Comparison of Contralateral vs Ipsilateral Vein Graft for Traumatic Vascular Injury Repair: A Cohort From PROOVIT

Noreen Siddiqi*, Daniel Lammers, Parker Hu, David Stonko, Joseph DuBose, Stuart Hurst, Zain Hashmi, Jonathan Morrison, Richard Betzold

*Corresponding author for this work

Research output: Contribution to journalArticlepeer-review

Abstract

Traumatic injury leading to arterial damage has traditionally been repaired using autologous vein graft from the contralateral limb. This often requires a secondary surgical site and the potential of prolonged operative time for patients. We sought to assess the use of ipsilateral vs contralateral vein grafts in patients who experienced traumatic extremity vascular injury. A multicenter database was queried to identify arterial injuries requiring operative intervention with vein grafting. The primary outcome of interest was need for operative reintervention. Secondary outcomes included risk of thrombosis, infection, and intensive care unit length of stay. 358 patients (320 contralateral and 38 ipsilateral) were included in the analysis. The ipsilateral vein cohort did not display a statistically significant decrease in need for reoperation when compared to the contralateral group (11% vs 23%; OR 0.41, 95% CI −0.07-1.3; P =.14). Contralateral repair was associated with longer median intensive care unit (ICU) LOS (4.3 vs 3.1 days; P <.01).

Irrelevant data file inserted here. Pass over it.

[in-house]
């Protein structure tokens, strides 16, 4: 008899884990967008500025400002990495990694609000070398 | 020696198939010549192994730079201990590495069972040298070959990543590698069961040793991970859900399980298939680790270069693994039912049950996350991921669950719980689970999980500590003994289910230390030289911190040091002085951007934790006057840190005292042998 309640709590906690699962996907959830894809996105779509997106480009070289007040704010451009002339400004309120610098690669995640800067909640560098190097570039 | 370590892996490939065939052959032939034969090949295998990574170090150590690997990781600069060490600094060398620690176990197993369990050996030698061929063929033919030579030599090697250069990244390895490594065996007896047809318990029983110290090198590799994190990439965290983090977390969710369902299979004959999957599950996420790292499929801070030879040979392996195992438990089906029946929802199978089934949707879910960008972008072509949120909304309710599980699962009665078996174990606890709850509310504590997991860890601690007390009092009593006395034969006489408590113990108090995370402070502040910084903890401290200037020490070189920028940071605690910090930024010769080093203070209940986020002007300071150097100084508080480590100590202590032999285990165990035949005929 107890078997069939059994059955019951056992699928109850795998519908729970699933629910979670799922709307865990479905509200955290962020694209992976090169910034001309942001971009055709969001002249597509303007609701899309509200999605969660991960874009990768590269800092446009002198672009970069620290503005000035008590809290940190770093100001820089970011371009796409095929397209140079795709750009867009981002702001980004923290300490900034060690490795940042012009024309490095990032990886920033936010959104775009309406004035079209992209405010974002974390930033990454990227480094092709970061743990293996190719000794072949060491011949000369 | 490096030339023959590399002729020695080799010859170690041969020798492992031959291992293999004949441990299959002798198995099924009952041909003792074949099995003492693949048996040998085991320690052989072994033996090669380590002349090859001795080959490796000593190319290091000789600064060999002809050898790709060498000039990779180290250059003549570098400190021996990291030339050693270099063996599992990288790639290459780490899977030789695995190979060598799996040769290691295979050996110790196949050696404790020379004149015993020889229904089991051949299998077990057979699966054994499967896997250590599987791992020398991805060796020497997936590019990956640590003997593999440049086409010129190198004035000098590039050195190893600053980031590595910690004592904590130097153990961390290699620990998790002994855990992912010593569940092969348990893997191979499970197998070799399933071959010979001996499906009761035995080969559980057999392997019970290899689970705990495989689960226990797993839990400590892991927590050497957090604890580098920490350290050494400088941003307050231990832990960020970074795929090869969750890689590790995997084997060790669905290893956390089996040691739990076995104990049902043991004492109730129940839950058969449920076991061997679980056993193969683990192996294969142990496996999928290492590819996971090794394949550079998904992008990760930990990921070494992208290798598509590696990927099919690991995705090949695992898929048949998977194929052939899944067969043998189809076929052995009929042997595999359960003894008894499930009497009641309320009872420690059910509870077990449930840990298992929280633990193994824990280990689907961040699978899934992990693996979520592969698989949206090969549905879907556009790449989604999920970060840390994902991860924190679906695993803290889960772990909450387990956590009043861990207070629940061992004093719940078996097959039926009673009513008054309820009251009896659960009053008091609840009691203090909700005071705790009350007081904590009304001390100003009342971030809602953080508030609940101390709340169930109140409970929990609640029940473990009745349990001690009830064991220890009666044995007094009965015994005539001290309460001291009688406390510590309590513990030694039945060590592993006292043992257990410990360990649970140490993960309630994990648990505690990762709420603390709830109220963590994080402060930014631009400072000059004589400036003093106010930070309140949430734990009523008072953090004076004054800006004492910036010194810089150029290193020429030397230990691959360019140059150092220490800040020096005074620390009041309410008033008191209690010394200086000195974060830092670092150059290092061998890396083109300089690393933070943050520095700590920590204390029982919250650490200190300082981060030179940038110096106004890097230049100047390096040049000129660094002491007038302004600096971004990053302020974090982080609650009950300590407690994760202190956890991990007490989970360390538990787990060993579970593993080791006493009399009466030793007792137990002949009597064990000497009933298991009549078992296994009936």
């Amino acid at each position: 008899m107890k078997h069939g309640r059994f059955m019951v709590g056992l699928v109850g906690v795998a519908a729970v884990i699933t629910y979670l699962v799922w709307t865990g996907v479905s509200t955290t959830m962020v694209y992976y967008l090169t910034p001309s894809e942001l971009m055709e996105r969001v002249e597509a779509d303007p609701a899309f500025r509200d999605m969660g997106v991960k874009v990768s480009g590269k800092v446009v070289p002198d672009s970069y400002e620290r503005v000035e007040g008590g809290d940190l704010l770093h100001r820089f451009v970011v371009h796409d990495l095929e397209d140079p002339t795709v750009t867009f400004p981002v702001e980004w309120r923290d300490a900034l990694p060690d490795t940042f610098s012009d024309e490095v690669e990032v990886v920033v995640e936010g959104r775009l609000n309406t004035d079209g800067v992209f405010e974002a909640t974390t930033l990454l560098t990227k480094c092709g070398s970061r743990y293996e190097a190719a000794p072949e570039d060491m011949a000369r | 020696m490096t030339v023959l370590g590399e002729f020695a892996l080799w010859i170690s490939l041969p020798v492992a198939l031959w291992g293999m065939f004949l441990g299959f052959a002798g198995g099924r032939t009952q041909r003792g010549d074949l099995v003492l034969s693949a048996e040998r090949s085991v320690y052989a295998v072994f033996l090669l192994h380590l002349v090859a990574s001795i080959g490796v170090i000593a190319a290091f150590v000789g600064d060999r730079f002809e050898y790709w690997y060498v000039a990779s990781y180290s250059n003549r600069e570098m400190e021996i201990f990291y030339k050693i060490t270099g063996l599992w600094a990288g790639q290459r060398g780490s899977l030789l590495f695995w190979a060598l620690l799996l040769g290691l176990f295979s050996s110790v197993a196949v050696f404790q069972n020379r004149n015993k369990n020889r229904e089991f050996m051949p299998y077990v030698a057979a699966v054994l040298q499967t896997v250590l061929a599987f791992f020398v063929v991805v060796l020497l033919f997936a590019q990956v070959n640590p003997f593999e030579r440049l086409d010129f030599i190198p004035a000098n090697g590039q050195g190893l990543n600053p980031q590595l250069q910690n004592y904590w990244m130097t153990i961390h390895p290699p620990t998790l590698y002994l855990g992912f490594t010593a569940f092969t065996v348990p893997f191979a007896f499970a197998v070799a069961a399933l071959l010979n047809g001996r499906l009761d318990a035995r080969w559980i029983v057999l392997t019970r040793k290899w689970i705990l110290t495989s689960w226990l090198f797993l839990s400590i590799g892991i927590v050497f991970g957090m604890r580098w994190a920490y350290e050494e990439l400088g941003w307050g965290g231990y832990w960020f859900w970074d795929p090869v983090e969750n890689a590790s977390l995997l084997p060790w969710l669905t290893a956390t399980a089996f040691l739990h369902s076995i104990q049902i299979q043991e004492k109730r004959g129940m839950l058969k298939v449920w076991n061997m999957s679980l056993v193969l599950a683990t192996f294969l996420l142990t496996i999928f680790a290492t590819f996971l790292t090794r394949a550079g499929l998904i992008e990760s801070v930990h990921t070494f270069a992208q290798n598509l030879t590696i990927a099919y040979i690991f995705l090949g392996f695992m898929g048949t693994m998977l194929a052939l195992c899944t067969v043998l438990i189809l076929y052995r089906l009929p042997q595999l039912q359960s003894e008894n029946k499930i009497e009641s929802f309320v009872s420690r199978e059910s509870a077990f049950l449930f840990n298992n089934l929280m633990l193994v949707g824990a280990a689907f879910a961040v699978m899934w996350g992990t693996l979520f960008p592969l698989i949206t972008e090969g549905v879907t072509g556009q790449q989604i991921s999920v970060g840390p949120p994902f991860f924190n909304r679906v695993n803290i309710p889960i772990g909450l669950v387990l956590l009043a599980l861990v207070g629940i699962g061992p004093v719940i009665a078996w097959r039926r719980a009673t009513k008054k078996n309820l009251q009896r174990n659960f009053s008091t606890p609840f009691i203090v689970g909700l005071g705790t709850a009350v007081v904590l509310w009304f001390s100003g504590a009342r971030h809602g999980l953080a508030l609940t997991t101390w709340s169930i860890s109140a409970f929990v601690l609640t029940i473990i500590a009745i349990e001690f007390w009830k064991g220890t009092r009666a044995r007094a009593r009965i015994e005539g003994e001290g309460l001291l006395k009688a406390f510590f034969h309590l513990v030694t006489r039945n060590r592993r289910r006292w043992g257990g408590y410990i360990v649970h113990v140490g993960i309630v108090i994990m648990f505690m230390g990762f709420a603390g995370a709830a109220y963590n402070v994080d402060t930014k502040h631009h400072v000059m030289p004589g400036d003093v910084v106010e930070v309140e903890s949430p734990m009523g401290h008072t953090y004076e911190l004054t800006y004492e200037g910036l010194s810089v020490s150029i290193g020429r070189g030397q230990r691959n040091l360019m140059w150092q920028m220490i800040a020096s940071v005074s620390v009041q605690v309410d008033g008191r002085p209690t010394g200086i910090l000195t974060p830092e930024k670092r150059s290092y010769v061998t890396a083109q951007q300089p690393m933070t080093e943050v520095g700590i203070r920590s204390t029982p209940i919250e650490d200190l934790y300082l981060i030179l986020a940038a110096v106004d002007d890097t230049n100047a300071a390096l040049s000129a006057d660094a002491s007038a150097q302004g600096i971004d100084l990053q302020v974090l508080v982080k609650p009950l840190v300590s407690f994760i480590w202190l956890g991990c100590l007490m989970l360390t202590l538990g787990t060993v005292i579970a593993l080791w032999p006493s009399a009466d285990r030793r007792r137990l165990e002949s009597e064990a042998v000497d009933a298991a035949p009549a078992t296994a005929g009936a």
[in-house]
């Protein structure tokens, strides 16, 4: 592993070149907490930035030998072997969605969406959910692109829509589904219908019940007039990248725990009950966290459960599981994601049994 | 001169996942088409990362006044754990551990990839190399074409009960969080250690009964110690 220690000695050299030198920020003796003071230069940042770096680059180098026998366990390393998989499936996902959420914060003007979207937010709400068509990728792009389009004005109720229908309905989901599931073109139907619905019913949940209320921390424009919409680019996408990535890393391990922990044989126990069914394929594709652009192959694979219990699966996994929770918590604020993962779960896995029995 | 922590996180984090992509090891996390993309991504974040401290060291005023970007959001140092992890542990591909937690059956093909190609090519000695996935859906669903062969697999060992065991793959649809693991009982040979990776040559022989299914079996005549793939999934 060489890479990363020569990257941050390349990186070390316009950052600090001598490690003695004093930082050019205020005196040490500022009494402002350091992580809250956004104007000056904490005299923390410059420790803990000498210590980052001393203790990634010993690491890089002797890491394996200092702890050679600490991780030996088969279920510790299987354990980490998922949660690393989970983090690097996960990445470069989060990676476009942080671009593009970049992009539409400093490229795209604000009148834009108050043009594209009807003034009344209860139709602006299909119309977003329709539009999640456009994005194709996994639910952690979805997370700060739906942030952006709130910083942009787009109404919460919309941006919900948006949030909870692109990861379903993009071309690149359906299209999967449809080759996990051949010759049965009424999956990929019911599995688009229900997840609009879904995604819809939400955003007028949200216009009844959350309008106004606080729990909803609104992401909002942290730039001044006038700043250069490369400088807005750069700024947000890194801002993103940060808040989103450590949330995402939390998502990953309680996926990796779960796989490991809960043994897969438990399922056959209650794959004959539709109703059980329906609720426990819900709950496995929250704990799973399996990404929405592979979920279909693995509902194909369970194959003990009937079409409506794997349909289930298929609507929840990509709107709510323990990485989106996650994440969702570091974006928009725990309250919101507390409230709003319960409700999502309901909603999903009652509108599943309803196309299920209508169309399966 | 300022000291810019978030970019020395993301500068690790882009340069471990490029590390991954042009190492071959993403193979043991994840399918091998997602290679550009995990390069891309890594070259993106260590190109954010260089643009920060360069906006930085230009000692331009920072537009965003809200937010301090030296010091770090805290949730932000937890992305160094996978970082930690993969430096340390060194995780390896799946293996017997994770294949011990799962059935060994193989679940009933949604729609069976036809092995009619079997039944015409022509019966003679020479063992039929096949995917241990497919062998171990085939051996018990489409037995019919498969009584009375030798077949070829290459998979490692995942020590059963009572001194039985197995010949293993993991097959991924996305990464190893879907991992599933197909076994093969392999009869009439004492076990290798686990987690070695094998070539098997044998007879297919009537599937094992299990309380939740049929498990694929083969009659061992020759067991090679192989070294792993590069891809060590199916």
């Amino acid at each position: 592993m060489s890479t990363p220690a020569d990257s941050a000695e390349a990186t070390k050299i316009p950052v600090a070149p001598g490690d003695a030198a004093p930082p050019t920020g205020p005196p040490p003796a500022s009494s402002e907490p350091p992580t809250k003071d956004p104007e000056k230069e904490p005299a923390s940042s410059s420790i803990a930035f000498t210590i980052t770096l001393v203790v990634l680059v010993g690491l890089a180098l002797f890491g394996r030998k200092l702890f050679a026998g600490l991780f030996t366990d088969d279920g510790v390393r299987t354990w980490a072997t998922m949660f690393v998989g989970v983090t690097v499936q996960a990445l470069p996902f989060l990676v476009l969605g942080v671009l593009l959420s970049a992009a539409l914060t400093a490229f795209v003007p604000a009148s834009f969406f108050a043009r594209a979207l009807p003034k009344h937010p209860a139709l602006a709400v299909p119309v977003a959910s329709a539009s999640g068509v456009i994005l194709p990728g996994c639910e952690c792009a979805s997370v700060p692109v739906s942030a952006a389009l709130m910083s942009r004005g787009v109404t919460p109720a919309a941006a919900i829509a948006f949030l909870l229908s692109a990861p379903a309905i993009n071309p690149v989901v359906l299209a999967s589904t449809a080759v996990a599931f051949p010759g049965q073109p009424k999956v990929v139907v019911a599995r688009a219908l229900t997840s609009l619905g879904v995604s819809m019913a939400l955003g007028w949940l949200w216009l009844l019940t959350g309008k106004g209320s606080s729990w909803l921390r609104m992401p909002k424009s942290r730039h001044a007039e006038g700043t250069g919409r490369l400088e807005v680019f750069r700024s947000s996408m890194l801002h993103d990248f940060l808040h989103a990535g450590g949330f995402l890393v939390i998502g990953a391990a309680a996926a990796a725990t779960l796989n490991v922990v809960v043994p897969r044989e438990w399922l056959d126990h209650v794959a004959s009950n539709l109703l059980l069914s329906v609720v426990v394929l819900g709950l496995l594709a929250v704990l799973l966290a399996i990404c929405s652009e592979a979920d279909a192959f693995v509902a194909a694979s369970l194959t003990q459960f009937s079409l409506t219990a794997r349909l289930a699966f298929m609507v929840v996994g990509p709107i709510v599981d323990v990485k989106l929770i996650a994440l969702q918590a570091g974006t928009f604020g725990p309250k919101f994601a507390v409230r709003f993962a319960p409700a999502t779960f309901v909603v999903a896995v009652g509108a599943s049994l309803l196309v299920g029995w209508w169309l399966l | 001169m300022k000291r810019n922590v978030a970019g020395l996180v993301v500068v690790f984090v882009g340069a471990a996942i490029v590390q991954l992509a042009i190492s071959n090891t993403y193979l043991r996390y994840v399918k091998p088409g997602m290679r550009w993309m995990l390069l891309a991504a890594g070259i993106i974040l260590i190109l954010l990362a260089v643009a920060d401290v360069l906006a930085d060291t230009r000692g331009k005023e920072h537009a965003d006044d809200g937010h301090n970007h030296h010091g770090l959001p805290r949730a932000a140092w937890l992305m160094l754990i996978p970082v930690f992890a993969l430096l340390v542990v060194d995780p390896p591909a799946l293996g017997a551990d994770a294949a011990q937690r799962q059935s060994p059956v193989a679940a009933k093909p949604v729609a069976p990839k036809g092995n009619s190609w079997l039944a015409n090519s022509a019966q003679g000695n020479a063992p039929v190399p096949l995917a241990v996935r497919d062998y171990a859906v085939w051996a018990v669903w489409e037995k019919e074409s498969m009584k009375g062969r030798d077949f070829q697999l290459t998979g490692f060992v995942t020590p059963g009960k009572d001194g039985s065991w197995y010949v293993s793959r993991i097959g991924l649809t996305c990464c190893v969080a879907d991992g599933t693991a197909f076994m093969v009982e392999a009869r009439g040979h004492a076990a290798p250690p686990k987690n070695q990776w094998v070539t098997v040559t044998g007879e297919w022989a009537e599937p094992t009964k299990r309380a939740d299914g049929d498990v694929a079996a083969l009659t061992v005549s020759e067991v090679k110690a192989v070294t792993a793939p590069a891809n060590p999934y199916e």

Original languageEnglish
JournalAmerican Surgeon
DOIs
StateAccepted/In press - 2024
Externally publishedYes

Keywords

  • intensive care unit
  • trauma
  • vascular surgery

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